Artic kit questions.

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RE8ELD0G

Full Member
Oct 3, 2012
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Kettering
Yeah all my kit will be tested first in the UK locally.
Then upto Scotland where the temps are a lot colder.
Then Norway around - 15 to - 20.
If all holds up well then I will use it on the Arctic survival course to try it properly at -20 and below.
By then I should have made any changes and got it all working to keep me really warm and cosy.

Only then will I be looking at going to somewhere - 30 or below.
With people who have done it before.

Like maybe Jokkmokk with the group.
 
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SGL70

Full Member
Dec 1, 2014
609
106
Luleå, Sweden
My unsolicited advice is not about kit, but to have in mind that everything take lot of time and is more cumbersome than normal...from moving about to taking a leak. Snow slows most everything down and layers upon layers of clothing don't improve your dance moves.

Aim for being Warm, Dry, Fed and Hydrated.

Winter is stunning (except when I am off for work and the plow has made Hadrians wall in my driveway)

Greger
 
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Janne

Guest
Feb 10, 2016
12,368
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Grand Cayman, Norway, Sweden
Jokkmokk is nice. Has a famous Winter Market since centuries. Becoming a bit touristy I imagine. You can buy lots of stuff. A nice Reindeer pelt to sleep on maybe? Buy choose carefully, pick one where the hair can not be pulled out.
Last time I was there, 15 years or so, lots of the Same stuff was factory made.
The Real Deal is expensive, but worth every krona!
Head to the west from Jokkmokk, some great lakes there. Buy a permit, catch your own food!

Greger knows that the most common cause of death for middle aged men during winters in Sweden is the snow removal of the drive way in the morning.
He is clever, he sends his wife instead!
:)
 
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Wayland

Hárbarðr
Snip>
It is a myth the head has more blood flow than the rest of the body.
Same per square cm as the rest.
To remove your head gear in severe cold to cool off is risking your ears.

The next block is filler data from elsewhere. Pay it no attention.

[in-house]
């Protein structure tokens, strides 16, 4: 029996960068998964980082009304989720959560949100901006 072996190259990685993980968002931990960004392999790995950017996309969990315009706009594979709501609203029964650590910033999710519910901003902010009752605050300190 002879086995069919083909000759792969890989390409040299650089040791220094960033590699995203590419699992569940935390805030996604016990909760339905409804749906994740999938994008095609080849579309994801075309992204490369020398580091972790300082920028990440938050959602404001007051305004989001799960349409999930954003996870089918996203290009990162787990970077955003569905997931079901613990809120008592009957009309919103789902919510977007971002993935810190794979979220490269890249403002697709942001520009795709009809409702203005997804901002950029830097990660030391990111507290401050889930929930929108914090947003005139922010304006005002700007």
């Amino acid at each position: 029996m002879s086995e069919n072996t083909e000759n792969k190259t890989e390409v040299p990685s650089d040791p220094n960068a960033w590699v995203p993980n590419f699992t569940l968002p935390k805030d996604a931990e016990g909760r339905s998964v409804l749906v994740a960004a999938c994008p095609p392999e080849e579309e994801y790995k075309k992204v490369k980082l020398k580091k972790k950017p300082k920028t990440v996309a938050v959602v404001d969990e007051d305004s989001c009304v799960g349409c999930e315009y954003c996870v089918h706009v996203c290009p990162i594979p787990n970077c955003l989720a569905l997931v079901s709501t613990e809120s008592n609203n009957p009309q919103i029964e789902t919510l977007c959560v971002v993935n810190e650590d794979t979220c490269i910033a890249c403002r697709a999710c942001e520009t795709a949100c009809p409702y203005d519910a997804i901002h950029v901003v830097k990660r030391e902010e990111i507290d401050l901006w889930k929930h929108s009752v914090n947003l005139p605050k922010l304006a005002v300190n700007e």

<Snip
Should have said blood flow near the surface.

We do radiate heat most quickly from the head. It's a side effect of having a large brain.

If your body is over heated and you have normal blood flow and you are not in strong wind there is little danger to your ears but they do need protection if you are cooler.
 

Janne

Guest
Feb 10, 2016
12,368
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Grand Cayman, Norway, Sweden
I think that ’the Truth’ got adjusted a while ago.

The measurements were done so that the head was not covered/protected but the rest of the body was. The heatloss was (by far) the largest from the head then.
I think it was WW2 era German research done on Soviet pilots or something.
The latest test were done using heat sensitive cameras/equipment, showed the same heatloss over the whole body.

Most of the blood in the head is deep inside, in the brain tissue, and is not exposed to the cold.

All protruding bits like ears, nose, fingers and toes are vulnerable.
The bloodsupply TO them is shallow, will cool, and the blood running FROM them is shallow too.

But the head is the most difficult to keep warm.

In the old days ( my granddad’s generation) some armies equipped their soldiers eith a padded felt facemask, with holes for the eyes and a molded nose protrusion with a hole for the nostrils.

Granddad fought against the Italians and Brits on the Italian front during WW1, in the Dolomites, and he kept all his gear from that time. He had such a mask.

After I suffered the frostbites on my head, I learned to use the neck and front upper torso to regulate the heat. And started to use a silk balaclava as a furst protective layer.